Comparison between Initiators

Initially, both DTBP and TBPA were evaluated as free radical initiators to produce PVDF using supercritical carbon dioxide as a reaction medium. To compare DTBP and TBPA, experiments were performed at the 10 h half-life temperature (cf. Table 1) for each respective free radical initiator, at similar concentrations of C[O.sub.2] and VF2 and pure initiator loadings of 1 mL, or 5.4 mmol of DTBP and 6.2 mmol of TBPA. The agitation rate was 500 rpm and the semibatch reaction time was 180 min. The concentrations of C[O.sub.2] and VF2 at operating pressure and temperature were estimated using the Peng-Robinson equation of state with a binary interaction parameter of -0.0204 [30]. At these conditions, PVDF produced using either DTBP or TBPA was a freely flowing white powder with a few small agglomerated particles. At these conditions, DTBP was the less reactive initiator compared to TBPA, yielding less PVDF by mass. DTBP produced PVDF with a higher molecular weight and greater polydispersity than TBPA, Table 2. Due to lower reaction temperatures and greater quantity of PVDF, TBPA was selected for further evaluation.

Effect of Process Conditions upon Molecular Weight using TBPA

The effects of changing VF2 concentration, reaction time, initiator loading, and agitation rate upon the molecular weight of PVDF produced using TBPA as an initiator at its 10 h half-life temperature was evaluated. The TBPA initiated reactions were evaluated at a constant temperature of 104[degrees]C and carbon dioxide concentrations ranging from 6.59 to 10.0 mol/L.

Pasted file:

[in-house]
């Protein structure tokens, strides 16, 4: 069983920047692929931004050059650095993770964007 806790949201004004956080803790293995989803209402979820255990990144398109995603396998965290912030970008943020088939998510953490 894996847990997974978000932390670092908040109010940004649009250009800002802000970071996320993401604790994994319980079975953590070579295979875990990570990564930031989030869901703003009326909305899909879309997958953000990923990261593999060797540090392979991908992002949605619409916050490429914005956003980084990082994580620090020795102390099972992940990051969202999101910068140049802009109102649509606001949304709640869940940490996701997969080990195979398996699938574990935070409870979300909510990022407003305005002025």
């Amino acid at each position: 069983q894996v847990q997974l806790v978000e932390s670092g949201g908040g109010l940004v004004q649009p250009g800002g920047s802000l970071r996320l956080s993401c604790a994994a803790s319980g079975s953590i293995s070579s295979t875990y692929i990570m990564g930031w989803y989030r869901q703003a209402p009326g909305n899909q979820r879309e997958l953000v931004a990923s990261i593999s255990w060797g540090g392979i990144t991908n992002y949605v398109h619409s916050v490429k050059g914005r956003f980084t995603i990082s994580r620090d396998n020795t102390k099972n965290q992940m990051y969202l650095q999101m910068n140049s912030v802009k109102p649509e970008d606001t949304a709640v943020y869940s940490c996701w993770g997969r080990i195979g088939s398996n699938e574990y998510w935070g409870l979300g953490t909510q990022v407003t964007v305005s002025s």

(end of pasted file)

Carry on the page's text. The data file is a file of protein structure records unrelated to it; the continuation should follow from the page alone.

Initially, the amount of initiator was varied with a C[O.sub.2] concentration of 9.55 mol/L, initial VF2 concentration of 3.13 mol/ L, an agitation rate of 500 rpm, and reaction time of 180 min. Total system pressure was maintained at 27.0 MPa at 104[degrees]C for this evaluation. While this pressure is comparable to published studies using DEPDC as an initiator at 75[degrees]C, the C[O.sub.2] concentration for this work is roughly half due to the increased temperature [22]. It was found that as the amount of initiator was decreased, the molecular weight increased, Fig. 2. The average molecular weight ranged from 65,000 g/mol with a polydispersity of 1.8 at an initiator loading of 2.35 x [10.sup.-3] (moles TBPA/ moles VF2) to 398,000 g/mol with a polydispersity of 3.3 at an initiator loading of 2.57 x [10.sup.-4] (moles TBPA/moles VF2). This result is expected for radical polymerization: the kinetic chain length of a polymer, which is related to the polymer molecular weight, is a function of the monomer concentration, [M], and initiator concentration, [I], as follows [M]/[[I].sup.0.5] [31]. When the results are linearized, it was found that molecular weight was linearly related to [M]/[[I].sup.0.5] with a correlation coefficient ([R.sup.2]) of 0.938. A corresponding decrease in average molecular weight with increased initiator amount was also observed by others using DEPDC initiated polymerization of VF2 using scC[O.sub.2] at 75[degrees]C and 27.5 MPa [22].